Infection Prevention and Control

Limestone Learning Foundation
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Health Issues Handbook - Templates and Guidelines

This handbook is an official guideline issued under AP-140, Safe Environments of the Limestone District School Board

Table of Contents

Roles and Responsibilities

A) Responsibilities of the Limestone District School Board

  • develop Administrative Procedure 171 Bloodborne Pathogens: H.I.V., A.I.D.S.,
  • Hepatitis B & C
  • develop and update Health Issues Handbook in consultation with Public Health and South East Community Care Access Centre (SECCAC)
  • provide for central purchasing of Personal Protection Equipment (PPE)
  • provide for training of all staff as appropriate
  • provides a safe learning environment for all students
  • provides a safe working environment for all employees and provides proper training and re-training as needed

B) Responsibilities of Tri-Board Transportation

  • communicate with contracting companies and DSB drivers information related to Routine Practices

C) Responsibilities of the Parents/Guardians

  • share medical information as appropriate with Director of Education or with School Principal so that proper routine practice and PPE are in place (see Appendix D for List of Childhood Illnesses from Public Health)
  • supply continence supplies as appropriate
  • keep sick children at home
  • provide update emergency contact information

D) Responsibilities of the School Principal

  • inform Director of suspected or known communicable diseases as per AP171
  • ensure all staff (including occasional/casual staff) are aware of Routine Practices
  • ensure staff are following Routine Practices
  • review registration forms for disclosed medical information
  • set up staff training as required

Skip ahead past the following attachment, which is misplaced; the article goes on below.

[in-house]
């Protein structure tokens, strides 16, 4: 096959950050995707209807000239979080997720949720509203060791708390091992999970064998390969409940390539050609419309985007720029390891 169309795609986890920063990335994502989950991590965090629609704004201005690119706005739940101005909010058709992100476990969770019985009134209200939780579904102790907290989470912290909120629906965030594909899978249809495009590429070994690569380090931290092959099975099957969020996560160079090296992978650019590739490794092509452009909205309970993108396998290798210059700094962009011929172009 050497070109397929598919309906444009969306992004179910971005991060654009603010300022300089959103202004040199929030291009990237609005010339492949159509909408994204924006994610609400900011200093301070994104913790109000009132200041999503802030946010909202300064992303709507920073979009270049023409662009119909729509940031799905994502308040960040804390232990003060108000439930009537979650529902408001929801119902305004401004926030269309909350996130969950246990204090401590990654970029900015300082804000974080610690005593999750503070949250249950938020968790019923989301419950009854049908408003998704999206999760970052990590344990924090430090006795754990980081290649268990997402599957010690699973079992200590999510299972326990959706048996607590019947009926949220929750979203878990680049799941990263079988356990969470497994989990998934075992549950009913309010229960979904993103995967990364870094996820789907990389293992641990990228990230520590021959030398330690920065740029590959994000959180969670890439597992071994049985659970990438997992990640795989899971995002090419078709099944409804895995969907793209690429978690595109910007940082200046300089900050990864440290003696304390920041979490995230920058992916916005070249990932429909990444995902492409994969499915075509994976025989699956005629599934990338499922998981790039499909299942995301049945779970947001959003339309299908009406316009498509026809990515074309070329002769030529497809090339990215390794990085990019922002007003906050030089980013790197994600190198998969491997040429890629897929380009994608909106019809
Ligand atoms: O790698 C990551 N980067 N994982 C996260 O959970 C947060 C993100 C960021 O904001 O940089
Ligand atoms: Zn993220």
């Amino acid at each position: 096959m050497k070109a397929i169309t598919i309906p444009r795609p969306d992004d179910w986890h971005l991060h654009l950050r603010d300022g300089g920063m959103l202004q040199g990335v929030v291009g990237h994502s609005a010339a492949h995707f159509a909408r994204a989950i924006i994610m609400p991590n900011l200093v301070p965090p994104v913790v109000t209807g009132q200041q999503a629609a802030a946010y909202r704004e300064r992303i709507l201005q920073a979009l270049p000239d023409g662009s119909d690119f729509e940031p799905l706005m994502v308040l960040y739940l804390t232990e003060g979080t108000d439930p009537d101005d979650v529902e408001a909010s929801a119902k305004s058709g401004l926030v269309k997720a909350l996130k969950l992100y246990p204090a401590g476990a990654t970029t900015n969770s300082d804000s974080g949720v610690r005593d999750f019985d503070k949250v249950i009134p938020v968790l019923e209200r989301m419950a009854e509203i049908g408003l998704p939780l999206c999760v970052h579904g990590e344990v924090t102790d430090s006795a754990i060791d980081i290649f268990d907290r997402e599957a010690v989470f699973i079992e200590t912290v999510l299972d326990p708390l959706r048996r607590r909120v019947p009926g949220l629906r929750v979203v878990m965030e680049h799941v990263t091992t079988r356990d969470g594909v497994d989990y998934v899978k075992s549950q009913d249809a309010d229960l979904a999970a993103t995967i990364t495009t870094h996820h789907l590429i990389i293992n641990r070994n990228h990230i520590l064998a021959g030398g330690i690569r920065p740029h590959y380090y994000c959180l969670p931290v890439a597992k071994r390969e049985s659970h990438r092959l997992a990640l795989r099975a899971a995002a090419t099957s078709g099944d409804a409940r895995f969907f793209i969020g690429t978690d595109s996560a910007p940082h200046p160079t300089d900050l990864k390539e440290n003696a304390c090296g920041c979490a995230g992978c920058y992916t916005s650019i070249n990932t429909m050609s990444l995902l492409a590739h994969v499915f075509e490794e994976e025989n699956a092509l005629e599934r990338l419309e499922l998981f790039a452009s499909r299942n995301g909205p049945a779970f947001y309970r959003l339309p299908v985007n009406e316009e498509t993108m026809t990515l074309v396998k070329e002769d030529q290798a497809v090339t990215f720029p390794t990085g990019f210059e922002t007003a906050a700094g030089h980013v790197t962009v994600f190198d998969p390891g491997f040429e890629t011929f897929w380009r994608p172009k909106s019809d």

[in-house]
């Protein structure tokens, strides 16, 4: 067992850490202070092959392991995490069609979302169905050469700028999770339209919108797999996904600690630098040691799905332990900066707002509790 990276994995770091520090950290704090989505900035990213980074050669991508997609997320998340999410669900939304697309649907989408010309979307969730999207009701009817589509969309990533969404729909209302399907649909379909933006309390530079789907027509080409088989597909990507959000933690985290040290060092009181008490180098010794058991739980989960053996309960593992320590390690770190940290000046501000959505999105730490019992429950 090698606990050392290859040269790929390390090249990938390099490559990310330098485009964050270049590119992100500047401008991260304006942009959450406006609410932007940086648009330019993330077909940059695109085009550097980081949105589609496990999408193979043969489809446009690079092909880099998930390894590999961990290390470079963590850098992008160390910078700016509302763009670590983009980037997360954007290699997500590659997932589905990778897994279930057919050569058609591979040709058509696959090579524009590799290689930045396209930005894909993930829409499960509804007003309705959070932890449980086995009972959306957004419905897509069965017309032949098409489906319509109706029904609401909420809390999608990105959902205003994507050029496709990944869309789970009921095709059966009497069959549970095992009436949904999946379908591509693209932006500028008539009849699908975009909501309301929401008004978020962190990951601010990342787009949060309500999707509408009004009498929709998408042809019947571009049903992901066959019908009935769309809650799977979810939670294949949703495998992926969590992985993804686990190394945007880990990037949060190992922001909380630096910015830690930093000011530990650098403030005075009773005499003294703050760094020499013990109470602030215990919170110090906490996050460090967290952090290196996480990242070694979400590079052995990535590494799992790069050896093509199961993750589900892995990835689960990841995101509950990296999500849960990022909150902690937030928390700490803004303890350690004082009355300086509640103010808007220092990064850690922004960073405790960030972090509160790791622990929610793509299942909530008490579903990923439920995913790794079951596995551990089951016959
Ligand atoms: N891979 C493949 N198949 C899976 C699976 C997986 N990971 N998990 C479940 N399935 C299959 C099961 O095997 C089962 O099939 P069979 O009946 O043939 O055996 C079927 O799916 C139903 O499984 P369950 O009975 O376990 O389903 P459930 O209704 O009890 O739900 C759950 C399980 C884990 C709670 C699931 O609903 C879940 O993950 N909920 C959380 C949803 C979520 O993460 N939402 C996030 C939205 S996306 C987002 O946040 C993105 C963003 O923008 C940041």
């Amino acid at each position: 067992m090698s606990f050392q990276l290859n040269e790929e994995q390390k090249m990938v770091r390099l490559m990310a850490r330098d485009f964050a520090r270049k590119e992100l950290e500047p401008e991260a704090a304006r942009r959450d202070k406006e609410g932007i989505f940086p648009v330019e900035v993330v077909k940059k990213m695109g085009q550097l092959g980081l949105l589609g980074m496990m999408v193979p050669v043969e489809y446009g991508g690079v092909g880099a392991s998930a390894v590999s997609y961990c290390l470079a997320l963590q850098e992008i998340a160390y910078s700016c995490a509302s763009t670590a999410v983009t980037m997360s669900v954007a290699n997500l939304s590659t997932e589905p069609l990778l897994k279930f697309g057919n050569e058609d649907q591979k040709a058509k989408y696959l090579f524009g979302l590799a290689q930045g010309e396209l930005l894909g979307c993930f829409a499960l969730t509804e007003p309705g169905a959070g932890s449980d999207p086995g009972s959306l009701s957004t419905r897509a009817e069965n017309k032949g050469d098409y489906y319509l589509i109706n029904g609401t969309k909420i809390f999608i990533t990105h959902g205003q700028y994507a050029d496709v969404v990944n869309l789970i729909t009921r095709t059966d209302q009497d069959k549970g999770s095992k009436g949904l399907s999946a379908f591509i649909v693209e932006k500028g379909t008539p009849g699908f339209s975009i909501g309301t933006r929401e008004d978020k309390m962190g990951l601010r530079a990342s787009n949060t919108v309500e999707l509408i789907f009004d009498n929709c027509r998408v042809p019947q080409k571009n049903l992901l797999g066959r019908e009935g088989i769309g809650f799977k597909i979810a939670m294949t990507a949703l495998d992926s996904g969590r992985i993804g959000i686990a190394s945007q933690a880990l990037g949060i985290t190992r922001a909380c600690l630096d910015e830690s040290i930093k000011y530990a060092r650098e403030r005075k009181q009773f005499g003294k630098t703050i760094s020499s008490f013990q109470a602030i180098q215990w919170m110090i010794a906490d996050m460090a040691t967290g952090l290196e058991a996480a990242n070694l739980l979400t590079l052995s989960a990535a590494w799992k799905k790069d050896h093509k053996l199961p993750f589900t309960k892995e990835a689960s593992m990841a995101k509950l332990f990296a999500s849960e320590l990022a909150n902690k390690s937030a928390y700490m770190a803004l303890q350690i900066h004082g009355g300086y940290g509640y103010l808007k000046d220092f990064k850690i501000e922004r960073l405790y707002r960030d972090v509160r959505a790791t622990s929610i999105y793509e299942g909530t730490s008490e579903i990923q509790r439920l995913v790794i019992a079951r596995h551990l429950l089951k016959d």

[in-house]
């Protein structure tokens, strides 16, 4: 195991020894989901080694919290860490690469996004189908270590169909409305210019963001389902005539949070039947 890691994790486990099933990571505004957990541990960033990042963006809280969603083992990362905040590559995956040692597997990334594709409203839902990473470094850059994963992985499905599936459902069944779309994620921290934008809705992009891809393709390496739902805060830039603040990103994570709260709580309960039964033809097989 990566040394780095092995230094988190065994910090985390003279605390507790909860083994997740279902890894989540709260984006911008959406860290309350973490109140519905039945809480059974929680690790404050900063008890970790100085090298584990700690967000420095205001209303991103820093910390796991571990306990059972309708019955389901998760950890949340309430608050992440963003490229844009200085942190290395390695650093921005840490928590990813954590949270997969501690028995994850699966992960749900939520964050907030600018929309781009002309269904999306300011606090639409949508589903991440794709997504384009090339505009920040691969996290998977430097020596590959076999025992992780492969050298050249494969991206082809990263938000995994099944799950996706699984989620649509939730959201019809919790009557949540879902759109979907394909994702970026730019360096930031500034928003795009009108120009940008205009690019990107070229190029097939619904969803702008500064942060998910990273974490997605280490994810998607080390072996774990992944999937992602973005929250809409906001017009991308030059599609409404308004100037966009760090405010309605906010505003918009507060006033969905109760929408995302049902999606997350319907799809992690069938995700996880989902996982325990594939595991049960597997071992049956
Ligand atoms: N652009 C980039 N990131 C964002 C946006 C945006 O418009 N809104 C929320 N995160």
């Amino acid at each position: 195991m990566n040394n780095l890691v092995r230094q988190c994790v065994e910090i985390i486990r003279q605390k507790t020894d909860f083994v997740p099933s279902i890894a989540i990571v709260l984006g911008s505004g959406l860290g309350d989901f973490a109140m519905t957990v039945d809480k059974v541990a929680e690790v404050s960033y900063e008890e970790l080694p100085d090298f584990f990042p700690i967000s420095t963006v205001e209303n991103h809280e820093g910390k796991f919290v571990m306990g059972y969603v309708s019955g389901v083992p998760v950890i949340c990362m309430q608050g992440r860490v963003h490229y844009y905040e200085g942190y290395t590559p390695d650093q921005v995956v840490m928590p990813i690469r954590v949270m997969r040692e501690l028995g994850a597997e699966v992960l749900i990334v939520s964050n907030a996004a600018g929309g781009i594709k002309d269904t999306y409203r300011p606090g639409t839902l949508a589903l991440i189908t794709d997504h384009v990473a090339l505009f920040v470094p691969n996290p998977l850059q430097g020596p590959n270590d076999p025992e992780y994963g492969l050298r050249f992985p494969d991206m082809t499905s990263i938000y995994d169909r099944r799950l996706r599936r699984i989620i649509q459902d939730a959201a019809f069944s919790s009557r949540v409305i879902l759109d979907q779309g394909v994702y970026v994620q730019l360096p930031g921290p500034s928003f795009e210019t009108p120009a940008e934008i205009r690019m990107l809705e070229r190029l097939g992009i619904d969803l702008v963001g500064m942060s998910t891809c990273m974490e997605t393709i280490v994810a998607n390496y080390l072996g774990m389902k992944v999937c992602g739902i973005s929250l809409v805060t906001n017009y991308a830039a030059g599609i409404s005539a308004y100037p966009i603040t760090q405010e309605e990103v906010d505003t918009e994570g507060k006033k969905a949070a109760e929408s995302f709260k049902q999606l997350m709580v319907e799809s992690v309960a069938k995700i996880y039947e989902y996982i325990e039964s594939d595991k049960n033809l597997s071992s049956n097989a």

• ensure staff are aware of location(s) of Health Issues Handbook
  • report identified disclosed information to Medical Officer of Health
  • provide PPE as required (see other information on The Hub forms)
  • provide private/separate space for the dignity of students and staff

E) Responsibilities of Teaching and Support Staff

  • be aware of and follow Routine Practice
  • report knowledge of infectious disease to school principal if the staff member becomes aware of such
  • be diligent in observing and reporting suspected illnesses
  • participate in training
  • re-enforce awareness of Routine Practices with students and others, especially hand hygiene

F) Responsibilities of Custodial Staff

  • discuss cleaning and disinfecting procedures with school principal
  • use cleaners and equipment as specified by Facility Services of the Limestone DSB
  • dispose of materials properly and safely
  • request support from Area Supervisors as appropriate

G) Responsibilities of Students

  • follow Routine Practices
  • follow school procedures

H) Responsibilities of Public Health

  • provide training for Routine Practices as requested and available
  • provide resources as appropriate and available
  • provide updated information as required

I) Responsibilities of South East Community Care Access Centre

  • provide consultation as required

Routine Practice

KFLA&A Public Health
Infection Control-Routine Practices

What are Routine Practices?

Routine practices are normal work activities used to protect students, yourself, and co-workers from potential infectious diseases. Routine practices assume that all blood and/or body fluids could transmit disease.

If you are going to have contact with body fluids:

  • Blood
  • Urine
  • Feces
  • Oral secretions
  • Wound drainage
  • Anything "wet and goopy and not your own"

Then you should follow routine practices.

  1. Hand hygiene is one of the most important ways to prevent the spread of infection.
  2. Use of Personal Protective Equipment (PPE) may include one or all of the following:
  3. Gloves
  4. Gowns
  5. Mask and Eye Protection
  6. Other routine practices include:
  7. Cleaning and disinfection
  8. Proper handling of soiled clothing or linen
  9. Garbage disposal
  10. Safe sharps disposal

Refer to Appendix A - Routine Practices C

Other considerations:

  1. Toileting or diapering
  2. Blood or body fluids spills
  3. Equipment and toys